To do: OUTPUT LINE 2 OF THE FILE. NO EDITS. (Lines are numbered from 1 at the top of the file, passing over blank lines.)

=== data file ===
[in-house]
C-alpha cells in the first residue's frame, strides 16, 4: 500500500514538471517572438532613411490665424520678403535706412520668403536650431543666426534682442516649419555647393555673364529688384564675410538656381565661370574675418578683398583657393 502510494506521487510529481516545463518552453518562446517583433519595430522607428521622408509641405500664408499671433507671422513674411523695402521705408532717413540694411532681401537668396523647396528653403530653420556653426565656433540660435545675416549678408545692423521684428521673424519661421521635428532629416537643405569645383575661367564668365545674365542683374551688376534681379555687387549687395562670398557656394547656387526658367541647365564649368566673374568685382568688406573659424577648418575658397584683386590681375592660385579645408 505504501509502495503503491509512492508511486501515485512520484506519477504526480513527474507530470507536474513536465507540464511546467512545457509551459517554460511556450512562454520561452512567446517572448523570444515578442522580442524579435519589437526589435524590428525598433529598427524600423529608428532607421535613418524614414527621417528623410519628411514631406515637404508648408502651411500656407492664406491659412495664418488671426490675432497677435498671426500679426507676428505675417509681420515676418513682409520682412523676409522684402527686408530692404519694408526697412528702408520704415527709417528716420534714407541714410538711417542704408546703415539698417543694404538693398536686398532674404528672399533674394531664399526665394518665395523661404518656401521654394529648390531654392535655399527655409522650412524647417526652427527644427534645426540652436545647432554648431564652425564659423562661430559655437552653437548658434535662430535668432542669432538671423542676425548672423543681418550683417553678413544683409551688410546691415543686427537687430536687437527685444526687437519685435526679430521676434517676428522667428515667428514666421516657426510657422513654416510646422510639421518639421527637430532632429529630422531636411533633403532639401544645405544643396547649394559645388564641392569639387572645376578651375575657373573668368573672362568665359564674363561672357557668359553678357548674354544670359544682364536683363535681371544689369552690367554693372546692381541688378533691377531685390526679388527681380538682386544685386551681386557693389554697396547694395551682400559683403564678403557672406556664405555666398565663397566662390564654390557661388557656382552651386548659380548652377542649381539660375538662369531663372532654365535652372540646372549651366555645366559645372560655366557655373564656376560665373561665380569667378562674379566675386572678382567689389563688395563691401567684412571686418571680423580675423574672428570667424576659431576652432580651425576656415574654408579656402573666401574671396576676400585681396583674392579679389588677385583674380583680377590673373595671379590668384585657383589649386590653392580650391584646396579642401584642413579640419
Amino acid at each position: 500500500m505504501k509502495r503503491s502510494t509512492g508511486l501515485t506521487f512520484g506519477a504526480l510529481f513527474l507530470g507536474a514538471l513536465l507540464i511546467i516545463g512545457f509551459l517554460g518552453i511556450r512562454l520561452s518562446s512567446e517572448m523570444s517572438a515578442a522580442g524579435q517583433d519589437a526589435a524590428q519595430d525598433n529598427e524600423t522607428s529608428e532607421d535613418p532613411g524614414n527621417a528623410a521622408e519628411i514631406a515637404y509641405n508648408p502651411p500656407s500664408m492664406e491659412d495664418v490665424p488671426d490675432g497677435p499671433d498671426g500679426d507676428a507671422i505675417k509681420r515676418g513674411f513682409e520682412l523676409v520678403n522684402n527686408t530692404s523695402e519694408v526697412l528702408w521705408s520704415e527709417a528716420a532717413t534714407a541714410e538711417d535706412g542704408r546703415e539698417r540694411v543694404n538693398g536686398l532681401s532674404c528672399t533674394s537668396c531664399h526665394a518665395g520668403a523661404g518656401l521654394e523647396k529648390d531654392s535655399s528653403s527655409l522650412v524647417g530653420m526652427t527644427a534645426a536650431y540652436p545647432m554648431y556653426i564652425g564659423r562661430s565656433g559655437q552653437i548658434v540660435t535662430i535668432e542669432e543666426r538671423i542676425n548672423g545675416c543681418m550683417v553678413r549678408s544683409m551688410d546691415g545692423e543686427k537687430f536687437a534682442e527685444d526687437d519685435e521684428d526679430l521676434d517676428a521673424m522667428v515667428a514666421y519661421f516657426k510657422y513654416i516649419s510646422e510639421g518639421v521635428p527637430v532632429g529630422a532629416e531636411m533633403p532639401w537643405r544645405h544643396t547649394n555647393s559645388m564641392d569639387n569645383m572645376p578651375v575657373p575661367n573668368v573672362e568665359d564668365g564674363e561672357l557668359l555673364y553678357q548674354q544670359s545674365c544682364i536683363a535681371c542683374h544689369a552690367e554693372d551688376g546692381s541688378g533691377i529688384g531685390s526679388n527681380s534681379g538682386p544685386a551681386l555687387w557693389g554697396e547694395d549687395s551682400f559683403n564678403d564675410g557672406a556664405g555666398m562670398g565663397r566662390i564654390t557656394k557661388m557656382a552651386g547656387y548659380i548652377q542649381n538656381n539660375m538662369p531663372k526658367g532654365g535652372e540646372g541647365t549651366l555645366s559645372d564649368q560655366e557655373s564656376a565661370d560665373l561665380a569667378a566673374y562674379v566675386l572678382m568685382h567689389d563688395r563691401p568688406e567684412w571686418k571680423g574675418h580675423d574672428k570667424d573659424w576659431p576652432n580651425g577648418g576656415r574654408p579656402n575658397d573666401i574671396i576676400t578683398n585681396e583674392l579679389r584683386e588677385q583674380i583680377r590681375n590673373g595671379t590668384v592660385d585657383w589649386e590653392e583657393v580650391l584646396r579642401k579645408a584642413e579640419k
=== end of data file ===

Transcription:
C-alpha cells in the first residue's frame, strides 16, 4: 500500500514538471517572438532613411490665424520678403535706412520668403536650431543666426534682442516649419555647393555673364529688384564675410538656381565661370574675418578683398583657393 502510494506521487510529481516545463518552453518562446517583433519595430522607428521622408509641405500664408499671433507671422513674411523695402521705408532717413540694411532681401537668396523647396528653403530653420556653426565656433540660435545675416549678408545692423521684428521673424519661421521635428532629416537643405569645383575661367564668365545674365542683374551688376534681379555687387549687395562670398557656394547656387526658367541647365564649368566673374568685382568688406573659424577648418575658397584683386590681375592660385579645408 505504501509502495503503491509512492508511486501515485512520484506519477504526480513527474507530470507536474513536465507540464511546467512545457509551459517554460511556450512562454520561452512567446517572448523570444515578442522580442524579435519589437526589435524590428525598433529598427524600423529608428532607421535613418524614414527621417528623410519628411514631406515637404508648408502651411500656407492664406491659412495664418488671426490675432497677435498671426500679426507676428505675417509681420515676418513682409520682412523676409522684402527686408530692404519694408526697412528702408520704415527709417528716420534714407541714410538711417542704408546703415539698417543694404538693398536686398532674404528672399533674394531664399526665394518665395523661404518656401521654394529648390531654392535655399527655409522650412524647417526652427527644427534645426540652436545647432554648431564652425564659423562661430559655437552653437548658434535662430535668432542669432538671423542676425548672423543681418550683417553678413544683409551688410546691415543686427537687430536687437527685444526687437519685435526679430521676434517676428522667428515667428514666421516657426510657422513654416510646422510639421518639421527637430532632429529630422531636411533633403532639401544645405544643396547649394559645388564641392569639387572645376578651375575657373573668368573672362568665359564674363561672357557668359553678357548674354544670359544682364536683363535681371544689369552690367554693372546692381541688378533691377531685390526679388527681380538682386544685386551681386557693389554697396547694395551682400559683403564678403557672406556664405555666398565663397566662390564654390557661388557656382552651386548659380548652377542649381539660375538662369531663372532654365535652372540646372549651366555645366559645372560655366557655373564656376560665373561665380569667378562674379566675386572678382567689389563688395563691401567684412571686418571680423580675423574672428570667424576659431576652432580651425576656415574654408579656402573666401574671396576676400585681396583674392579679389588677385583674380583680377590673373595671379590668384585657383589649386590653392580650391584646396579642401584642413579640419